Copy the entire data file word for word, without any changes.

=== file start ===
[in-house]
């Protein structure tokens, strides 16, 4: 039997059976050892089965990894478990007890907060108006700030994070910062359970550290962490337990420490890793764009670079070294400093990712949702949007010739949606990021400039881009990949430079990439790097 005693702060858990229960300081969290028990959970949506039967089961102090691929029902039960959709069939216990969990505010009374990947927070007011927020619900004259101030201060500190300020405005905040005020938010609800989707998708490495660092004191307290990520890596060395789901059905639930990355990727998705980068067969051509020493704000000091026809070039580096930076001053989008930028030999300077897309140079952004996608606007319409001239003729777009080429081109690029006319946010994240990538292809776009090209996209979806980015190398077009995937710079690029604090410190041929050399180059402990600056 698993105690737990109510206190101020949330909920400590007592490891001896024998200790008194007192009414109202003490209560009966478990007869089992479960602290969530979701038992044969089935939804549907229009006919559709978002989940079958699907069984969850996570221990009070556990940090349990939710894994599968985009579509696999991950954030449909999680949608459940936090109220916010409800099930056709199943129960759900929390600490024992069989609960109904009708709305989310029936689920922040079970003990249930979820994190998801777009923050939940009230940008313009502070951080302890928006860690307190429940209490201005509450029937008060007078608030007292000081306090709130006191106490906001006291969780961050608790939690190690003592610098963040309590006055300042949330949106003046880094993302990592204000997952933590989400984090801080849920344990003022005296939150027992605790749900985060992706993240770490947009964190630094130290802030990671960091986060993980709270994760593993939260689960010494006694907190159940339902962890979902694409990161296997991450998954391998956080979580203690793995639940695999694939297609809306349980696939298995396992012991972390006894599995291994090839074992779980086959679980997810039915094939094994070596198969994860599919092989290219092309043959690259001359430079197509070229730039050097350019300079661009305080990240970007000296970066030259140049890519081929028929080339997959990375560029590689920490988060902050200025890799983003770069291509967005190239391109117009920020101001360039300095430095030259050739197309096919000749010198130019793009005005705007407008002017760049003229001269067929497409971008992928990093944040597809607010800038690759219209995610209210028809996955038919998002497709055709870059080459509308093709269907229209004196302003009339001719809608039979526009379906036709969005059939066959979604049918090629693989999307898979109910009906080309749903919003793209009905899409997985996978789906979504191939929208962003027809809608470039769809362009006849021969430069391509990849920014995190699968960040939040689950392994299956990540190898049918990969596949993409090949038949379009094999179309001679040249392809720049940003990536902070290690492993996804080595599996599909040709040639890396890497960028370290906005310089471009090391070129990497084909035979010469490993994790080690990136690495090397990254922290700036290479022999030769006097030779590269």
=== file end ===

[in-house]
């Protein structure tokens, strides 16, 4: 039997059976050892089965990894478990007890907060108006700030994070910062359970550290962490337990420490890793764009670079070294400093990712949702949007010739949606990021400039881009990949430079990439790097 005693702060858990229960300081969290028990959970949506039967089961102090691929029902039960959709069939216990969990505010009374990947927070007011927020619900004259101030201060500190300020405005905040005020938010609800989707998708490495660092004191307290990520890596060395789901059905639930990355990727998705980068067969051509020493704000000091026809070039580096930076001053989008930028030999300077897309140079952004996608606007319409001239003729777009080429081109690029006319946010994240990538292809776009090209996209979806980015190398077009995937710079690029604090410190041929050399180059402990600056 698993105690737990109510206190101020949330909920400590007592490891001896024998200790008194007192009414109202003490209560009966478990007869089992479960602290969530979701038992044969089935939804549907229009006919559709978002989940079958699907069984969850996570221990009070556990940090349990939710894994599968985009579509696999991950954030449909999680949608459940936090109220916010409800099930056709199943129960759900929390600490024992069989609960109904009708709305989310029936689920922040079970003990249930979820994190998801777009923050939940009230940008313009502070951080302890928006860690307190429940209490201005509450029937008060007078608030007292000081306090709130006191106490906001006291969780961050608790939690190690003592610098963040309590006055300042949330949106003046880094993302990592204000997952933590989400984090801080849920344990003022005296939150027992605790749900985060992706993240770490947009964190630094130290802030990671960091986060993980709270994760593993939260689960010494006694907190159940339902962890979902694409990161296997991450998954391998956080979580203690793995639940695999694939297609809306349980696939298995396992012991972390006894599995291994090839074992779980086959679980997810039915094939094994070596198969994860599919092989290219092309043959690259001359430079197509070229730039050097350019300079661009305080990240970007000296970066030259140049890519081929028929080339997959990375560029590689920490988060902050200025890799983003770069291509967005190239391109117009920020101001360039300095430095030259050739197309096919000749010198130019793009005005705007407008002017760049003229001269067929497409971008992928990093944040597809607010800038690759219209995610209210028809996955038919998002497709055709870059080459509308093709269907229209004196302003009339001719809608039979526009379906036709969005059939066959979604049918090629693989999307898979109910009906080309749903919003793209009905899409997985996978789906979504191939929208962003027809809608470039769809362009006849021969430069391509990849920014995190699968960040939040689950392994299956990540190898049918990969596949993409090949038949379009094999179309001679040249392809720049940003990536902070290690492993996804080595599996599909040709040639890396890497960028370290906005310089471009090391070129990497084909035979010469490993994790080690990136690495090397990254922290700036290479022999030769006097030779590269």